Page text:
Our cities are creating walkable, vibrant, inclusive neighborhoods that are attracting residents and employers, supporting existing businesses, and fostering entrepreneurs. And transportation infrastructure is the backbone of our cities. A variety of groups work together to expand and improve transit, pedestrian, and bike systems that anchor amenity-rich, walkable communities. The University of Utah’s City & Metropolitan Planning Department generates passionate learners who are our future community leaders (we personally know this to be true as we watch out daughter excel in the program).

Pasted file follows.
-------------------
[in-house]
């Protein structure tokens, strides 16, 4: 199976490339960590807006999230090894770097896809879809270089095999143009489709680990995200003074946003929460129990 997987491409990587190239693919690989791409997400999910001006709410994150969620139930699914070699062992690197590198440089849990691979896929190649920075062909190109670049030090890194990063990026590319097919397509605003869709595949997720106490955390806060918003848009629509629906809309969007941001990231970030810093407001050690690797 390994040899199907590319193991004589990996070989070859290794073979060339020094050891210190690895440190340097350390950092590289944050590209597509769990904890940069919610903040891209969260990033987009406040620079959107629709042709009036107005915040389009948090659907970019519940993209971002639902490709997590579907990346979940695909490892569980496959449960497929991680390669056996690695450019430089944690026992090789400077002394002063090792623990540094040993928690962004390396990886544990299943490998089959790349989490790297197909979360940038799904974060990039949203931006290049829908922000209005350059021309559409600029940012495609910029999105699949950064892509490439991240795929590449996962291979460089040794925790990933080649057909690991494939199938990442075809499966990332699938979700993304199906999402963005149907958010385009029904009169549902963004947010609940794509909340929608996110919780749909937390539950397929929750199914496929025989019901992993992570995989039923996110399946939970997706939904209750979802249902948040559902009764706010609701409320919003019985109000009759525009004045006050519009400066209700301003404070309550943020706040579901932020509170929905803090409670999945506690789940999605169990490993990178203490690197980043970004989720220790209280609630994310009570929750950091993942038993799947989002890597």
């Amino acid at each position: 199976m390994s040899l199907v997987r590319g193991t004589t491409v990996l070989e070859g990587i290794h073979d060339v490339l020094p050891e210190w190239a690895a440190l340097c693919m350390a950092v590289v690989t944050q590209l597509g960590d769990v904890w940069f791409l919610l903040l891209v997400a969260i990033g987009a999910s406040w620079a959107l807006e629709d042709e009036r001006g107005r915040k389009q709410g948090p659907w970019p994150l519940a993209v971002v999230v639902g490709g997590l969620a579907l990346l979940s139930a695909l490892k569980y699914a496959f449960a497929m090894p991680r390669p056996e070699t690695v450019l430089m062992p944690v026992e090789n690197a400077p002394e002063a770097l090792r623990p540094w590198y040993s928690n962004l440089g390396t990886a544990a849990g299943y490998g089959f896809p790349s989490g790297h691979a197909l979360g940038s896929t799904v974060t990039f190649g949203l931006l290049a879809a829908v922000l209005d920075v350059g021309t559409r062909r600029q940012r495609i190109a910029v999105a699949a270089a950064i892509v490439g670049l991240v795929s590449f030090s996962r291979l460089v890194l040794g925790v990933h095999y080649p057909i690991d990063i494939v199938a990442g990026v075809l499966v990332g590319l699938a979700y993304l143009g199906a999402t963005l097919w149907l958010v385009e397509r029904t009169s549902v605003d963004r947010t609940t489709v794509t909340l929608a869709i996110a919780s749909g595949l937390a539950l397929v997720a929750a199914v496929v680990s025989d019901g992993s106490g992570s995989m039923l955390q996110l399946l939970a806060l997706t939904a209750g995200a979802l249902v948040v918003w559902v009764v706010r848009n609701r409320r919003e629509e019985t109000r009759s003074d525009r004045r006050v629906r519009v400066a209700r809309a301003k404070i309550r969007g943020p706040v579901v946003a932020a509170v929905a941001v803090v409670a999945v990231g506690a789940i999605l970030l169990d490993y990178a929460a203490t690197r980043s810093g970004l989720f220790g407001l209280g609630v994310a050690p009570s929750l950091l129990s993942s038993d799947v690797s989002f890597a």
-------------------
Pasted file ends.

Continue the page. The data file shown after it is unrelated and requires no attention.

Lowering dependence on cars reduces household transportation costs and frees up space to create places where people want to live, work and play. The most pedestrian friendly urban metros are also the most socially equitable. The reason for this is that low cost transportation costs and better access to employment offset the higher costs of housing. This finding underscores for the need for continued, and aggressive, development of attainable housing solutions.